Founded in 1972, the NVRI is dedicated to research aimed at better understanding the complexities of vision and its disorders. Studies include basic science, translational and clinical. Our goal is to conduct research that will lead to the preservation of sight and the prevention of blindness.
Proudly supported by Lions Victoria, the NVRI also has strong links with The University of Melbourne and Monash University.
Michael obtained his PhD from the University of London in the field of visual neuroscience before accepting a post-doctoral fellowship at the Australian National University (ANU) in Canberra. In 2011, he departed the ANU while Head of the Visual Sciences Department and took up the position as Director of the NVRI and Professor at the University of Melbourne. In 2013, Michael was part of a major research collaboration to successfully fund the Brain Function Centre of Excellence through the Australian Research Council (ARC) that will run until the end of 2020. Previously he was also a member of other major collaborations including a special ARC fund to develop a bionic eye and the Vision Science Centre of Excellence.
Current research can be classified into three main paths: 1) understanding the retina and developing bionic eye technologies; 2) investigating how the visual cortex translates the visual signals processed in the retina; and 3) understanding how high-level visual processes are translated into perceptions and actions.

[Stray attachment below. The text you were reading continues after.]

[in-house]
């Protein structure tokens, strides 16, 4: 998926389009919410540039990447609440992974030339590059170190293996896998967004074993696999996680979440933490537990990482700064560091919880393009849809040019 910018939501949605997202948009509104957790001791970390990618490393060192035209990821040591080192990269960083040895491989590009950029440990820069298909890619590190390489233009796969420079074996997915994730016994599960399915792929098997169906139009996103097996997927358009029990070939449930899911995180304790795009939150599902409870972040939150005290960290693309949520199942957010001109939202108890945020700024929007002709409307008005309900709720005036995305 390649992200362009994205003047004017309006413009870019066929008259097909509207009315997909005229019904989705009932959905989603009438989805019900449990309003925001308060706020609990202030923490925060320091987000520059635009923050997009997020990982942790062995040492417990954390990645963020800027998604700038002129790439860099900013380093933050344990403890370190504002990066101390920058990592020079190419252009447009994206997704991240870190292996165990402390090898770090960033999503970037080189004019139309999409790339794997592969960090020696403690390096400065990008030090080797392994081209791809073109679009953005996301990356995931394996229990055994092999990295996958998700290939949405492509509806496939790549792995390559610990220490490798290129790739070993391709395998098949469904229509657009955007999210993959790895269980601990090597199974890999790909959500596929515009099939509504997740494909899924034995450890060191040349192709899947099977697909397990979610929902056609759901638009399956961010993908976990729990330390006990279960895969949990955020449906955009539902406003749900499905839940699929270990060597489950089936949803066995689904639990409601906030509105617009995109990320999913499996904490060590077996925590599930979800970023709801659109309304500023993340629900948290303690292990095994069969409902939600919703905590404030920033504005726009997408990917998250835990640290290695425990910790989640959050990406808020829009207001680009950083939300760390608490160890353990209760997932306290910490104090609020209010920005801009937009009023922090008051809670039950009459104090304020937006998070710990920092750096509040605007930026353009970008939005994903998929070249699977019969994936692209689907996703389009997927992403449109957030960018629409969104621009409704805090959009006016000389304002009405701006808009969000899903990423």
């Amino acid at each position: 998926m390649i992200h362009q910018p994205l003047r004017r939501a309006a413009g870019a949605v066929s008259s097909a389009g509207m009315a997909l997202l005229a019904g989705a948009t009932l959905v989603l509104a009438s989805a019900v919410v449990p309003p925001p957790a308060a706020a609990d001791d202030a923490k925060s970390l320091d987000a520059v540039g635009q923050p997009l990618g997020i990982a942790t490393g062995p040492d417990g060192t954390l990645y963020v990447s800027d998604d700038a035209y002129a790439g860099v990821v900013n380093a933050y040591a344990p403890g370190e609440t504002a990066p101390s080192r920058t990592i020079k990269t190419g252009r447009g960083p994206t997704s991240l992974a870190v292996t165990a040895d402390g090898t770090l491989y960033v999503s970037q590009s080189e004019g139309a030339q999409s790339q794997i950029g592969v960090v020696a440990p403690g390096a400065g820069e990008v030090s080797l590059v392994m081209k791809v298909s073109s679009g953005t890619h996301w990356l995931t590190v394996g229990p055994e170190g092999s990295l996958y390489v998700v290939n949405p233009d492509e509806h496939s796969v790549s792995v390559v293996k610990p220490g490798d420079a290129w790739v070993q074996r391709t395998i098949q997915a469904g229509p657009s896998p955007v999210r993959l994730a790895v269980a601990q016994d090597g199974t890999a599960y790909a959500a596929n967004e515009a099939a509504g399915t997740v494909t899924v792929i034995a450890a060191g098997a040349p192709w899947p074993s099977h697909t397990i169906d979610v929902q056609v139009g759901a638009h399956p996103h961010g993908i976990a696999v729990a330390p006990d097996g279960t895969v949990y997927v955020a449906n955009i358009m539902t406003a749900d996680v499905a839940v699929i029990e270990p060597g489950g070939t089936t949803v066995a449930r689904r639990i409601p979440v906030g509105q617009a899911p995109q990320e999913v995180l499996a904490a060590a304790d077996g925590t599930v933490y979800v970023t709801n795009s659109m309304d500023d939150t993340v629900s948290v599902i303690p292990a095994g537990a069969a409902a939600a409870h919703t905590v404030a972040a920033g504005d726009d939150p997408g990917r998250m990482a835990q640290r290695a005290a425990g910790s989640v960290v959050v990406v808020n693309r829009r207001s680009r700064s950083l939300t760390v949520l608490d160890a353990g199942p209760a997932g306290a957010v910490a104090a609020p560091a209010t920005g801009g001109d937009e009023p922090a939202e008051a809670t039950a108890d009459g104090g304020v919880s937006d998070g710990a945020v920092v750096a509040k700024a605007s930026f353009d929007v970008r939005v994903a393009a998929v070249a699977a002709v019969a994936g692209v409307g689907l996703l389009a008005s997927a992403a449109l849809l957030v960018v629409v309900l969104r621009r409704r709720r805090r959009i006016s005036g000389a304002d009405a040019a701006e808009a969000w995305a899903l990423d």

Clinical Research Fellow
Marianne, an orthoptist, completed her PhD in 2015 at Glasgow Caledonian University (UK). Passionate about clinical research, Marianne has worked with orthoptists, optometrists and ophthalmologists, and other medical and allied health professions in wider health research. Her first postdoc was to coordinate the UK’s first randomised controlled trial using video games to treat amblyopia in children. She recently completed a prestigious one year fellowship, funded by a UK national sight loss charity and the Royal Society of Medicine, exploring dementia-friendly vision testing and how dementia affects stereopsis. Marianne joined the NVRI in March 2020 as part of a joint clinical research appointment with the University of Melbourne and aims to build a programme of clinical research involving patients, clinicians and clinical data.
Wei completed her Bachelor of Science at the University of China in 2012, majoring in applied physics before moving to Australia to pursue a PhD in the School of Physics at The University of Melbourne. She works on the fabrication and optimization of diamond electrodes for neural stimulation. Upon completion of her PhD in 2016, this research has continued at the NVRI. In late 2020, Wei was appointed to Research Fellow at the University of Melbourne (UoM) but continues to be based at the NVRI and conduct research activities in collaboration with the UoM Department of Physics. Her current research is funded by an ARC Linkage Grant and industry partner Carbon Cybernetics.
Lions NVRI Vision Fellow
Young Jun (Jason) Jung completed his Bachelor of Science with Honours at the University of Melbourne in 2017, majoring in neuroscience and physiology. Jason commenced his PhD at the NVRI in 2018 and focused on understanding how the visual signals processed in the retina are translated in the visual cortex. In 2021, Jason was appointed the inaugural Lions NVRI Vision Fellow to link the research that has been successfully undertaken in the retina and taking the next steps to implant our newly designed carbon-based technology electrode arrays directly into the visual cortex.
Post Doctoral Fellow